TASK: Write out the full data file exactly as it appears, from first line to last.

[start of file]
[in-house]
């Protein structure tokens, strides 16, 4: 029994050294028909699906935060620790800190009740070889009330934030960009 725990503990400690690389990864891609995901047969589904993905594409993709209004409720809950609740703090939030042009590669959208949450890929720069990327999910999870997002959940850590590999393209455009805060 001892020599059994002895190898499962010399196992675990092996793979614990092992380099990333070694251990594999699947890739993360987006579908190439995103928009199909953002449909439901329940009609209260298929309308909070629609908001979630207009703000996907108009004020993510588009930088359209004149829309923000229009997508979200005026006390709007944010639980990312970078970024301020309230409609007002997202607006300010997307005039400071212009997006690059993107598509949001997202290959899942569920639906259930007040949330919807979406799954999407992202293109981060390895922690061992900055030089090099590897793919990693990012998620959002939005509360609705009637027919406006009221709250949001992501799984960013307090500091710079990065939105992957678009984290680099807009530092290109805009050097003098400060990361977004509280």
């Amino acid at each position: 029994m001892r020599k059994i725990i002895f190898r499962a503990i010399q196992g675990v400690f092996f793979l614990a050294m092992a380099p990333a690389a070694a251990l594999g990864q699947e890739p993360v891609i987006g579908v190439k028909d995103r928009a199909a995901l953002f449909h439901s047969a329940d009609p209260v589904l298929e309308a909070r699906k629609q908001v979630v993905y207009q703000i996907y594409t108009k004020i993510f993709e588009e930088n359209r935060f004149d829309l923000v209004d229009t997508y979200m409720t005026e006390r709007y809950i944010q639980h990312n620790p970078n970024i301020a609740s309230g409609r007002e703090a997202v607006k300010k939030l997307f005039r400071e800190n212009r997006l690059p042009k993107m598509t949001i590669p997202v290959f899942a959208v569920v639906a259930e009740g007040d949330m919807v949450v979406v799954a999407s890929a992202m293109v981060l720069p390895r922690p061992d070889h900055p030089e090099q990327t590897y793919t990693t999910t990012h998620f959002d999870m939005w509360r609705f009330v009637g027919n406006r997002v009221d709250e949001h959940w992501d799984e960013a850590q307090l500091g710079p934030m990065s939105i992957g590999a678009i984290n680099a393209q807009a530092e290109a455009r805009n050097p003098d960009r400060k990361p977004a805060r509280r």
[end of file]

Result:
[in-house]
């Protein structure tokens, strides 16, 4: 029994050294028909699906935060620790800190009740070889009330934030960009 725990503990400690690389990864891609995901047969589904993905594409993709209004409720809950609740703090939030042009590669959208949450890929720069990327999910999870997002959940850590590999393209455009805060 001892020599059994002895190898499962010399196992675990092996793979614990092992380099990333070694251990594999699947890739993360987006579908190439995103928009199909953002449909439901329940009609209260298929309308909070629609908001979630207009703000996907108009004020993510588009930088359209004149829309923000229009997508979200005026006390709007944010639980990312970078970024301020309230409609007002997202607006300010997307005039400071212009997006690059993107598509949001997202290959899942569920639906259930007040949330919807979406799954999407992202293109981060390895922690061992900055030089090099590897793919990693990012998620959002939005509360609705009637027919406006009221709250949001992501799984960013307090500091710079990065939105992957678009984290680099807009530092290109805009050097003098400060990361977004509280």
């Amino acid at each position: 029994m001892r020599k059994i725990i002895f190898r499962a503990i010399q196992g675990v400690f092996f793979l614990a050294m092992a380099p990333a690389a070694a251990l594999g990864q699947e890739p993360v891609i987006g579908v190439k028909d995103r928009a199909a995901l953002f449909h439901s047969a329940d009609p209260v589904l298929e309308a909070r699906k629609q908001v979630v993905y207009q703000i996907y594409t108009k004020i993510f993709e588009e930088n359209r935060f004149d829309l923000v209004d229009t997508y979200m409720t005026e006390r709007y809950i944010q639980h990312n620790p970078n970024i301020a609740s309230g409609r007002e703090a997202v607006k300010k939030l997307f005039r400071e800190n212009r997006l690059p042009k993107m598509t949001i590669p997202v290959f899942a959208v569920v639906a259930e009740g007040d949330m919807v949450v979406v799954a999407s890929a992202m293109v981060l720069p390895r922690p061992d070889h900055p030089e090099q990327t590897y793919t990693t999910t990012h998620f959002d999870m939005w509360r609705f009330v009637g027919n406006r997002v009221d709250e949001h959940w992501d799984e960013a850590q307090l500091g710079p934030m990065s939105i992957g590999a678009i984290n680099a393209q807009a530092e290109a455009r805009n050097p003098d960009r400060k990361p977004a805060r509280r």